Whew. Been a WHILE. Sorry, it’s just too hot around here to even think straight. But, I wanted to tell you a bit about our turkeys.
At the end of February, we brought home eight baby turkeys (AKA ‘poults’). Cute little boogers they were! Unfortunately for them, and, little did they know, their fate was a sealed deal from the get-go. After all, Broad Breasted turkeys are really only good for one thing, and that’s putting on a bunch of muscle really fast (AKA ‘meat’). So, fast forward to last month. It’s June, and those cute little turkeys are now the size of a small sedan, with huge reptilian legs and the biggest bird eyeballs I’ve ever seen. There’s just something about being stared at by a turkey that’s somewhat unnerving…..(do they know their fate???)
Anyway, so the turkeys are huge, lumbering, hungry critters. Yes, they will barrel down upon you for food, and you’d just better have some handouts, that’s for sure. One fine June day, I was in their pen (after feeding them, of course), and I discovered that their water bin had shifted and needed a little help. Well, the turkeys had finished gulping down their meal, and now all eyes (*huge, huge, hungry eyes*) were upon me. As I was fiddling with the stupid water pan and splashing turkey mess all over myself, the largest tom (with the largest eyeballs) snatches my glasses. Yes, right offa my face. And he runs. Fast.
Now, I’m not completely blind, but just enough so that I begin to panic when it hits my brain that a 25 pound bird is escaping with my eyewear. My expensive and delicate eyewear. Why, oh why, did I ever think that rimless glasses would be a good idea? After a few tense minutes and a few very naughty words, I managed to wrestle the glasses away from the tom. I shot him a “Marked for Death” look. He looked at me quizzically. With his huge, unforgiving eyes.
Not long after the Glasses Incident of 2011, the toms decided it would be fun to learn to escape their pen. If you think that a 25 pound bird can’t clear a good four foot fence, let me inform you of something. You’re wrong. So, little by little, they became more and more brave. First, they were just pecking the grass by the pen. Then it was walking on the driveway. Then they discovered the fig tree. Then it was the watermelon patch. There is a darn good reason that you build fences on a farm. Sadly, the fig tree and watermelon patch are two things outside of our garden fence. I didn’t mind the figs being eaten so much. Well, except for one (little) thing. It made their poop black liquid. A lovely tarry shade in an unbelievably copious quantity. More on this in a minute.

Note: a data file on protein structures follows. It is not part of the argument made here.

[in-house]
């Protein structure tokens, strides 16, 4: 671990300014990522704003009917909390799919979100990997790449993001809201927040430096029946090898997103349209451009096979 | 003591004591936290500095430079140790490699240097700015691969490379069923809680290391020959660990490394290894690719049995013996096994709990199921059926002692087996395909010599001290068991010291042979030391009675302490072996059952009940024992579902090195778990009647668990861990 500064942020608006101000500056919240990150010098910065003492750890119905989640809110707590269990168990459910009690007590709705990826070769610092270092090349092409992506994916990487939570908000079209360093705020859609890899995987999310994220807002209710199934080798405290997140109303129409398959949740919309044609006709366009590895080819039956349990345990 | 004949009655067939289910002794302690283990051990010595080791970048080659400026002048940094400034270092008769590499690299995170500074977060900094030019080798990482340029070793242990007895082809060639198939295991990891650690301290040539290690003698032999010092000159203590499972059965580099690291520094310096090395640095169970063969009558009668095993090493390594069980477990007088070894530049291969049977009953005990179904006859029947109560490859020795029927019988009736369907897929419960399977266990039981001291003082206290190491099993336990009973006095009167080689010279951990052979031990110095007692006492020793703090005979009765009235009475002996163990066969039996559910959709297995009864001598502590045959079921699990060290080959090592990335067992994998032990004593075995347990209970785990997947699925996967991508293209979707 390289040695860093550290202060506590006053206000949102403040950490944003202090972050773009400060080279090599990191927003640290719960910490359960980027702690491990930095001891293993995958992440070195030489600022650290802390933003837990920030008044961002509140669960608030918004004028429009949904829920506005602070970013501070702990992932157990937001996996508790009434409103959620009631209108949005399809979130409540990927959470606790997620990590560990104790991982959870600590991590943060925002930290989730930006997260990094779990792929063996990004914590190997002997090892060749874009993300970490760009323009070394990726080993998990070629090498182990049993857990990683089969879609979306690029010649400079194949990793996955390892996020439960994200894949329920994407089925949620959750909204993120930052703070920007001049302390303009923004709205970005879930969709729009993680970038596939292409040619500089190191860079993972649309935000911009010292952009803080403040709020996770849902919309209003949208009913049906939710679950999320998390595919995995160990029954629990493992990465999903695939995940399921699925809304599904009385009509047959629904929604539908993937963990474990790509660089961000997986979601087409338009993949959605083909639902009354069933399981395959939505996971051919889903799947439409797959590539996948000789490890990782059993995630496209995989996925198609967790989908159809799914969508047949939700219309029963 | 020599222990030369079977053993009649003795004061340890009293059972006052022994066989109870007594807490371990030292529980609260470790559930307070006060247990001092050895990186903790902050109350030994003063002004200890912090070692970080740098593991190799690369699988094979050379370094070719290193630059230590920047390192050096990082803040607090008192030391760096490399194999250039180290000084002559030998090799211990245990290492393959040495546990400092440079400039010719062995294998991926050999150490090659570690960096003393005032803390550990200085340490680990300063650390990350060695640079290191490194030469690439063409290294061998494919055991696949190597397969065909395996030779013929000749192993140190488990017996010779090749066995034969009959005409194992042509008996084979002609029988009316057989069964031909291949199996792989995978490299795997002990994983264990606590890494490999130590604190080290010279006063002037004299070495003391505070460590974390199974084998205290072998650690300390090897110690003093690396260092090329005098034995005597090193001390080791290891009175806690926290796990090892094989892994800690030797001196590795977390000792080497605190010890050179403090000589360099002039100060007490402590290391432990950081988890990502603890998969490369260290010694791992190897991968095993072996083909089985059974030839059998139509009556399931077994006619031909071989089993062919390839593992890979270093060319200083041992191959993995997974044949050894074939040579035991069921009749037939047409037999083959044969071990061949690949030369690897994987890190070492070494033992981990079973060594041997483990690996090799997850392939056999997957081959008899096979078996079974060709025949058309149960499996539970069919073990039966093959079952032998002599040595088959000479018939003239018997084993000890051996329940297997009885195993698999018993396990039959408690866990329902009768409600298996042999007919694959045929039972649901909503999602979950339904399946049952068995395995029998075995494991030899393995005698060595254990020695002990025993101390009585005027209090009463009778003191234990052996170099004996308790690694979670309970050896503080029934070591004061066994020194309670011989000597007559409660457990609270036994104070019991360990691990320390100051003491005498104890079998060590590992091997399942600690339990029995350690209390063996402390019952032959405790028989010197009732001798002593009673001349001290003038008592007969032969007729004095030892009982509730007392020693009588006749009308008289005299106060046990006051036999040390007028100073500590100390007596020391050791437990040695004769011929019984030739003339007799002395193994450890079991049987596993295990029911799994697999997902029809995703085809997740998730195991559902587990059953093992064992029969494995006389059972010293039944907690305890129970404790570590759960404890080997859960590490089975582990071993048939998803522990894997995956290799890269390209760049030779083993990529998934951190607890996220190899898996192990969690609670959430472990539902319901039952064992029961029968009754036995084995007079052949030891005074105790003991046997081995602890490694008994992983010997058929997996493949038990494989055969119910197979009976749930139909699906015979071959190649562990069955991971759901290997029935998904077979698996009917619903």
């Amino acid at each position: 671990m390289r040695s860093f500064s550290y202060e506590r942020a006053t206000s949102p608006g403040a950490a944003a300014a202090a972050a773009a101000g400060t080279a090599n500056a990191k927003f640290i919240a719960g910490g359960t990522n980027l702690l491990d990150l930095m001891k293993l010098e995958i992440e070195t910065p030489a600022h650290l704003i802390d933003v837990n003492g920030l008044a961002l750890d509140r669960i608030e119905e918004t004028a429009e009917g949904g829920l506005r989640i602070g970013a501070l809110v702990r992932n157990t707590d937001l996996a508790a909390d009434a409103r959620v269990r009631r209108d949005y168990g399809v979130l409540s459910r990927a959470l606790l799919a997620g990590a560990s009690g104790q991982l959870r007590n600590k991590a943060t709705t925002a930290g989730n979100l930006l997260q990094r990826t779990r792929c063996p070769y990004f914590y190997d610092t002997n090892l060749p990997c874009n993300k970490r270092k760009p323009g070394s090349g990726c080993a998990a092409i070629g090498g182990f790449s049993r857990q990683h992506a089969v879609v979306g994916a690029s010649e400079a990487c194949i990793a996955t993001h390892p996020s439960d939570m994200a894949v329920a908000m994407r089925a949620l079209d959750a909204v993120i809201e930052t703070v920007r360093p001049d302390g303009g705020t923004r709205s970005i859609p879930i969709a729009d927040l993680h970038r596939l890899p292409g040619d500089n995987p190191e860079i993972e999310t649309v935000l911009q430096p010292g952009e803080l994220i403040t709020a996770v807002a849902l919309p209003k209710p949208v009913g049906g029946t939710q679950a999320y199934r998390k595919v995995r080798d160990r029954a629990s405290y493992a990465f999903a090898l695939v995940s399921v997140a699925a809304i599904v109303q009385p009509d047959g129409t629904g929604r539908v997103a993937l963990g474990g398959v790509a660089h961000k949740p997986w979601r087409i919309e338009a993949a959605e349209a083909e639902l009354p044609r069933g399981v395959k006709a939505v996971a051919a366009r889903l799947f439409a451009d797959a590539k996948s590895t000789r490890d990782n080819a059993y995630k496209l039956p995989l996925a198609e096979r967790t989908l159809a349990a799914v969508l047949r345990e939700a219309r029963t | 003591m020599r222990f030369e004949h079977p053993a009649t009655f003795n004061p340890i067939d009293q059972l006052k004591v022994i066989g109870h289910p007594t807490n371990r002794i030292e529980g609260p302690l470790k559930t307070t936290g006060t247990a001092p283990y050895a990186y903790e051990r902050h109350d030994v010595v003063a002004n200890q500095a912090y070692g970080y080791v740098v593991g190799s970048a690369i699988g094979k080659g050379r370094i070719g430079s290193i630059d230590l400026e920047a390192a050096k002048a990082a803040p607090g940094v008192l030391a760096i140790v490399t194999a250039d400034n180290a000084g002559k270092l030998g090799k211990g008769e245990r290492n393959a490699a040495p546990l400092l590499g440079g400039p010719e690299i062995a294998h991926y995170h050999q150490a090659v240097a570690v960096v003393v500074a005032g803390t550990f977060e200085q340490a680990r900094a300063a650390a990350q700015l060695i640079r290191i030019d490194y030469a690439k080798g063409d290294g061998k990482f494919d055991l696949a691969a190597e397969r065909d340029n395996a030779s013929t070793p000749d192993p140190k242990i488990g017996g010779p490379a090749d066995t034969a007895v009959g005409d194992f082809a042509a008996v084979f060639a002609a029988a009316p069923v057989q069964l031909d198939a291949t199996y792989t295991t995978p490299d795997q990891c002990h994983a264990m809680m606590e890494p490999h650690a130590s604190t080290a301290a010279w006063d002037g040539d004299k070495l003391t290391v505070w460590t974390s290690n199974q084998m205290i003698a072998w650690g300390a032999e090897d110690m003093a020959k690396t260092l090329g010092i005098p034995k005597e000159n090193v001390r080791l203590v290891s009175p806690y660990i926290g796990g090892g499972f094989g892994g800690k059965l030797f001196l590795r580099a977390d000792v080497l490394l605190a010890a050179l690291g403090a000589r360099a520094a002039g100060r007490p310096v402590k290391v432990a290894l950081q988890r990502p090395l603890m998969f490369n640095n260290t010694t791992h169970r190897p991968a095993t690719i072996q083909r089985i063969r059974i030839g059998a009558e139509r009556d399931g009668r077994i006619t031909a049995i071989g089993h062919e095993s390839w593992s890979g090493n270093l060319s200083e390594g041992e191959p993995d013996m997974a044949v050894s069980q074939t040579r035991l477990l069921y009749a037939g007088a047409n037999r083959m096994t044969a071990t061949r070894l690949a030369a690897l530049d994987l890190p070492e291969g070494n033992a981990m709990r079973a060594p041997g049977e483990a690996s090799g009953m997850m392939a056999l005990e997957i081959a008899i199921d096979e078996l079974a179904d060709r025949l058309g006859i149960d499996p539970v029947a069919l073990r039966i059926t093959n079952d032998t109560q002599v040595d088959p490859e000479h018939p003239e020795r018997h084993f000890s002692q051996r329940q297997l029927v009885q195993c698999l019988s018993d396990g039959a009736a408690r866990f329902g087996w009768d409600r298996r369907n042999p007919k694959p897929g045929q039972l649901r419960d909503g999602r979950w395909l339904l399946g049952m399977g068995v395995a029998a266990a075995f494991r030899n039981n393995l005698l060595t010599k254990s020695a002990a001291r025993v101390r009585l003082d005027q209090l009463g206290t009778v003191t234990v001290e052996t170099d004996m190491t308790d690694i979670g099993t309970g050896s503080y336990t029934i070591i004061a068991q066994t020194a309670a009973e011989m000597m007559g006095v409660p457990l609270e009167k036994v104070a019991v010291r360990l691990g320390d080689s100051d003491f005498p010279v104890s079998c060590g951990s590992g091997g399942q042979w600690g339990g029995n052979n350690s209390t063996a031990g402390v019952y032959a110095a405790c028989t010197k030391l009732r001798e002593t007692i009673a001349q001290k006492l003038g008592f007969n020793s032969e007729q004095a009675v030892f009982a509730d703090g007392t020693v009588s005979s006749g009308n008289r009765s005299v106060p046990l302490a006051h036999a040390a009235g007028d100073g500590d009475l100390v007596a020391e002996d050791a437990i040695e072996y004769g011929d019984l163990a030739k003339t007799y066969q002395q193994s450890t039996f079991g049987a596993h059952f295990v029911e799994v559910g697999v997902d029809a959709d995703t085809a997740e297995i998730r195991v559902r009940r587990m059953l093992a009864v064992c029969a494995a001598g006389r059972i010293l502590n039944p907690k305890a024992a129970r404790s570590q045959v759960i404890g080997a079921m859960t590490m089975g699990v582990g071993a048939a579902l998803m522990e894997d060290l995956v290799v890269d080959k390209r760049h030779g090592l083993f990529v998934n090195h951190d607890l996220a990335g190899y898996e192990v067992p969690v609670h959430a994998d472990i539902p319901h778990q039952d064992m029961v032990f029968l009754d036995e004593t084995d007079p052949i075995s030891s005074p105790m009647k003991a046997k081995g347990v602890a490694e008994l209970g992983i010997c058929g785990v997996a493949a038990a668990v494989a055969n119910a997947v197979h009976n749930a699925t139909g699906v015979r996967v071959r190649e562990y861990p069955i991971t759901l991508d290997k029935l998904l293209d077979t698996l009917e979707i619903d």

So, one day, I let my watermelon patch get a little dry. Not really hard to do in a record drought, by the way. The next morning, I noticed that it really looked bad. Not just dry and crispy bad, but there was just something missing. Yes, the leaves of the watermelon vines were….gone. It didn’t take long for me to figure out that turkeys adore watermelon leaves, since the next evening, there were 3 toms in my melon patch, one with a leaf still hanging out of his beak.
Now, I tried to count to ten and think calming thoughts. But I’d worked hard on growing these melons despite a drought, and here was this passel of turkeys chowing down on my work. I ran into the patch, waving my arms and screaming. They looked at each other as if to say, “God, what’s HER problem today?” I (gently, yes, really) booted a turkey behind to get them into gear. Then they got the picture. All three toms lumbered off as quickly as they could to the fig tree. Now, our fig tree is about 20 foot in diameter. The turkeys went one way, and I was right behind them, still waving and hollerin’ and now shaking a stick. And, rather than continue towards their pen, they decided to keep going round the tree and…ended back up in the melon patch. Now I was really hot and aggravated. I tried again. We ended back up in the melons. Getting dizzy from circling the tree, I decided that playing “Whack the Turkeys ‘Round the Old Fig Tree” just wasn’t for me. So, I had to enlist the help of Jason, a can of dog food, and my kids. (Note: No actual whacking of turkeys took place. No harming of animals occured, unless you count the inevitable indigestion that the turkeys experienced after running around after engorging themselves on watermelon leaves)
So, fast forward a couple of weeks. Remember the tarry fig poo? Imagine that all over the floor of your workshop. The turkeys are nuts about dog food. They figured out that the dog food came from the shop, and helped themselves to a sack of it, all while pooping all over the concrete floor. But, we weren’t only limited to black poo, we also had copious amounts of lovely red poo, which was from the turkeys ingesting some of our lovely red dirt when eating their food. Nice, really nice. So, the other day, after finding 2 turkeys in his ‘man cave’ and about 10 ‘turkey explosions’ on his floor, Jason went a little nuts on the turkeys. I can’t tell you what happened since I was asleep, other than Jason threw his back out, and there were quite a few turkey feathers in the shop.
At any rate, it was high time to butcher the birds. BB turkeys are usually butchered at 4 to 5 months, and we’re getting closer to 6 months. I won’t go into too many details, but two troublesome toms equal about 9 pounds of breast meat, which is aging in my refrigerator as I type.
But don’t think that I dislike turkeys, because I don’t. I actually love turkeys, and they’re just as friendly as can be. The moral of this story is…higher fences. Definitely higher fences.
One last story:
One afternoon we drove up into the driveway after a day of shopping. There, sitting on our golf cart, on our seats, were two toms. They didn’t budge. Throw in a miniature set of golf clubs and a couple of hats, and I could have had a really nice picture to show you.
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